The woman who bikes across America to raise money for charitable housing
There’s a more than 3,000 miles distance between Providence, on America’s north-east coast, and Seattle, on the other side of the country. But this is the distance a woman will cover on a bike to raise money for affordable housing projects. Her story is an example of altruism and social commitment in times when material interest seem to prevail.
Carolyn Valentine is a chef and baker by training. But in a few days, she will be trading in her apron for cycling gear on a biking trek all the way from Providence to Seattle.
“The idea is to raise money and to raise awareness of the need for affordable housing around the country,” she told the Sun Chronicle. She will not be traveling alone, but as part of a group sponsored by Bike and Build, which has raised more than $4 million since 2003 to aid housing organizations throughout the United States.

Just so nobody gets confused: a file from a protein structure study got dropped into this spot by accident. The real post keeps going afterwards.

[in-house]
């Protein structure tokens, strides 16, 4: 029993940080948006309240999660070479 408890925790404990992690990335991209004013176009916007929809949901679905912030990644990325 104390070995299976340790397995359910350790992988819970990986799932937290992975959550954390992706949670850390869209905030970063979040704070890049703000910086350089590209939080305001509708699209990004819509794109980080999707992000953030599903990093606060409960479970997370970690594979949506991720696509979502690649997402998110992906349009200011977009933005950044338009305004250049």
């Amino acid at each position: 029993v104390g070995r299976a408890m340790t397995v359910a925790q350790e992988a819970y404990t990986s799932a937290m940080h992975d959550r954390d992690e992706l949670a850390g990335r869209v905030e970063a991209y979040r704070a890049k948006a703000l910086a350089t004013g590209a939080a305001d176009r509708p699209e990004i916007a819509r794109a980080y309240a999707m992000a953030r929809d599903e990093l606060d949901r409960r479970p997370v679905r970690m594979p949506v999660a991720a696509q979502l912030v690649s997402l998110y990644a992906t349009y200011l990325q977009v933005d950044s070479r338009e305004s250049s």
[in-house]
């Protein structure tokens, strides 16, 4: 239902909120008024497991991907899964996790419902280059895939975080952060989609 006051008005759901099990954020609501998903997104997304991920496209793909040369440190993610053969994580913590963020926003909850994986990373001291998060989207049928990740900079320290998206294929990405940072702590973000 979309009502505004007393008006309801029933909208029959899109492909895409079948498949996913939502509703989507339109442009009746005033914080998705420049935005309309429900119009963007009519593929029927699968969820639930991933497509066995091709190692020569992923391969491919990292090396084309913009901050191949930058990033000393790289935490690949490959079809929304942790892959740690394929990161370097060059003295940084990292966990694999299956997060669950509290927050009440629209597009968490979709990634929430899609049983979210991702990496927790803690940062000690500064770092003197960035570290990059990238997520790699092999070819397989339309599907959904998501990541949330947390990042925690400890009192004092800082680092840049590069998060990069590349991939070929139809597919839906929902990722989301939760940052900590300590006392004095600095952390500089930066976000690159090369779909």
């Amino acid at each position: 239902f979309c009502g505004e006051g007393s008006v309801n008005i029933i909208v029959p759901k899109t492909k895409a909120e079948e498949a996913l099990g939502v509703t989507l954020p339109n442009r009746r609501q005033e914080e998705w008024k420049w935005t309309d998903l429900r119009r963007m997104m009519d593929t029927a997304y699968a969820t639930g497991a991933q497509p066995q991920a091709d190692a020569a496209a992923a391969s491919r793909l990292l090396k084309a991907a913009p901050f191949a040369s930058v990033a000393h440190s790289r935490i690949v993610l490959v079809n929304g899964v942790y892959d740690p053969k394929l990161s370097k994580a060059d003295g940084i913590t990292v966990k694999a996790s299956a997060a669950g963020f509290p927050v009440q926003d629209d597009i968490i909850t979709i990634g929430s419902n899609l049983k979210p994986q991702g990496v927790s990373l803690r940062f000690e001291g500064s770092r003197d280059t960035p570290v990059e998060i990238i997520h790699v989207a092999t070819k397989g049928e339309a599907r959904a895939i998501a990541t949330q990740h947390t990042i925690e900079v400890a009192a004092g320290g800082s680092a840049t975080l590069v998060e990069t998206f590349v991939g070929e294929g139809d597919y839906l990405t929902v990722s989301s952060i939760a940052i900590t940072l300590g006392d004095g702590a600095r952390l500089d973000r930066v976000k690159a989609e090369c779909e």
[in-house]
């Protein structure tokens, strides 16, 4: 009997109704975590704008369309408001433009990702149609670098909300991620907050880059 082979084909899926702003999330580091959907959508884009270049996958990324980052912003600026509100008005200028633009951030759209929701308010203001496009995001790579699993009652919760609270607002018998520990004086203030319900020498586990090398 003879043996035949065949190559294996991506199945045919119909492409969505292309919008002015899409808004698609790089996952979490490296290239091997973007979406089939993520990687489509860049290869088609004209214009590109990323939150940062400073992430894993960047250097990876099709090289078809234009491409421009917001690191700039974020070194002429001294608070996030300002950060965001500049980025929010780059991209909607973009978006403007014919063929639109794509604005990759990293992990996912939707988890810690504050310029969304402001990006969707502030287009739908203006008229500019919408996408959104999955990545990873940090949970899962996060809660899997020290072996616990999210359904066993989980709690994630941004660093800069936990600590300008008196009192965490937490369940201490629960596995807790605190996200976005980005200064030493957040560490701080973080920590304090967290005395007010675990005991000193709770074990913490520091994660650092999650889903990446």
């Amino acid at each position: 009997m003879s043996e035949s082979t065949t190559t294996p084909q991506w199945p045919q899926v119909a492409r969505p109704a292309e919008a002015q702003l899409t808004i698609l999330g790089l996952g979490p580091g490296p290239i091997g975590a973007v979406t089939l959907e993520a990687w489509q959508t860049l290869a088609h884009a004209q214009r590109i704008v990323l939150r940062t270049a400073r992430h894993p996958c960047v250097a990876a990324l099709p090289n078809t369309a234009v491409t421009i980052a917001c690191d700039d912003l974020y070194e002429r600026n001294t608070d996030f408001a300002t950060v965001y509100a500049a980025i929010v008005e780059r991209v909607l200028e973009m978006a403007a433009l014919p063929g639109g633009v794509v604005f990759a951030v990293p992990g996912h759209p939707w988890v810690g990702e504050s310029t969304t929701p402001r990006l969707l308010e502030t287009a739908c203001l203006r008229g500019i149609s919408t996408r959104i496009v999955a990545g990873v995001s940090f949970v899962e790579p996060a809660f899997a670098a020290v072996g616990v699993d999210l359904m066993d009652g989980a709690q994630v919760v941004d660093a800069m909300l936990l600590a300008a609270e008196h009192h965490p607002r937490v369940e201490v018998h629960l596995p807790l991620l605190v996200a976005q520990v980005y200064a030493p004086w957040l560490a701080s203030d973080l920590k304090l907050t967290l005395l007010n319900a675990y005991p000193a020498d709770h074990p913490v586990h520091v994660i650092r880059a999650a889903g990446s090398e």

Each participant has to bring in 4,500 USD to qualify for the ride. Bike and Build currently sponsors group cycling trips on nine routes each summer. Money raised in these campaign goes to help affordable housing organizations to expand operations and serve more people.
Bikers will stop along the way to help in different non-profit construction projects and will also conduct a series of public presentations to raise awareness about housing needs across America. According to the U.S. Department of Housing and Urban Development, 20 million Americans are severely burdened by housing costs, meaning they pay more than half their income in rent. This figure is a third more than a decade ago.
Carolyn, the woman who bikes across America and who did some serious training to be able to cope with the physical challenge of the 3,000 miles distance, will be joined by her brother who completed the same trip five years ago during a breast cancer awareness campaign.
If things go right, Carolyn expects to finish the trip mid-August. She and her fellow bicyclers will be staying in church halls, gymnasiums and campgrounds as they cross the country from east to west.